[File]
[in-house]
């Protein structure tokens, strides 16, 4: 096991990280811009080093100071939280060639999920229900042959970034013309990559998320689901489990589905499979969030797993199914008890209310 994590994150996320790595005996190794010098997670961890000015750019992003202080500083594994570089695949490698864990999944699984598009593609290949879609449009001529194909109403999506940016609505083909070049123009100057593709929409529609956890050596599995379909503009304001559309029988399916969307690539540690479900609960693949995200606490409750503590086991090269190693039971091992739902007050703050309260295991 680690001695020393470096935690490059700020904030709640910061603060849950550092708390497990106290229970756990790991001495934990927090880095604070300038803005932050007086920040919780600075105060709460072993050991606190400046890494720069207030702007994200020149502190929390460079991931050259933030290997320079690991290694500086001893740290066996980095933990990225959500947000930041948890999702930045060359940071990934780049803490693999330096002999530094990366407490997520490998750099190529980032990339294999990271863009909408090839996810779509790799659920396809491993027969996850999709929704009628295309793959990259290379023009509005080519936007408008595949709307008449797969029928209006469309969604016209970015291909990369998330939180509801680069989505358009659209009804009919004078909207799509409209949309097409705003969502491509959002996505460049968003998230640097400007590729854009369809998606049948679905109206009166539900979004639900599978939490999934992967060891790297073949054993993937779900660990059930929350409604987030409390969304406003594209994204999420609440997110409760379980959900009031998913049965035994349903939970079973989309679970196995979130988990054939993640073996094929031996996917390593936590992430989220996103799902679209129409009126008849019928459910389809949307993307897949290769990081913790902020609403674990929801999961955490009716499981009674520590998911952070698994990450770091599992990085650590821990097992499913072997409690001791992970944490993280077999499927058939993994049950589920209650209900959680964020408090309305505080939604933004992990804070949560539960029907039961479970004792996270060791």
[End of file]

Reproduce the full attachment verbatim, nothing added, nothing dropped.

[in-house]
């Protein structure tokens, strides 16, 4: 096991990280811009080093100071939280060639999920229900042959970034013309990559998320689901489990589905499979969030797993199914008890209310 994590994150996320790595005996190794010098997670961890000015750019992003202080500083594994570089695949490698864990999944699984598009593609290949879609449009001529194909109403999506940016609505083909070049123009100057593709929409529609956890050596599995379909503009304001559309029988399916969307690539540690479900609960693949995200606490409750503590086991090269190693039971091992739902007050703050309260295991 680690001695020393470096935690490059700020904030709640910061603060849950550092708390497990106290229970756990790991001495934990927090880095604070300038803005932050007086920040919780600075105060709460072993050991606190400046890494720069207030702007994200020149502190929390460079991931050259933030290997320079690991290694500086001893740290066996980095933990990225959500947000930041948890999702930045060359940071990934780049803490693999330096002999530094990366407490997520490998750099190529980032990339294999990271863009909408090839996810779509790799659920396809491993027969996850999709929704009628295309793959990259290379023009509005080519936007408008595949709307008449797969029928209006469309969604016209970015291909990369998330939180509801680069989505358009659209009804009919004078909207799509409209949309097409705003969502491509959002996505460049968003998230640097400007590729854009369809998606049948679905109206009166539900979004639900599978939490999934992967060891790297073949054993993937779900660990059930929350409604987030409390969304406003594209994204999420609440997110409760379980959900009031998913049965035994349903939970079973989309679970196995979130988990054939993640073996094929031996996917390593936590992430989220996103799902679209129409009126008849019928459910389809949307993307897949290769990081913790902020609403674990929801999961955490009716499981009674520590998911952070698994990450770091599992990085650590821990097992499913072997409690001791992970944490993280077999499927058939993994049950589920209650209900959680964020408090309305505080939604933004992990804070949560539960029907039961479970004792996270060791």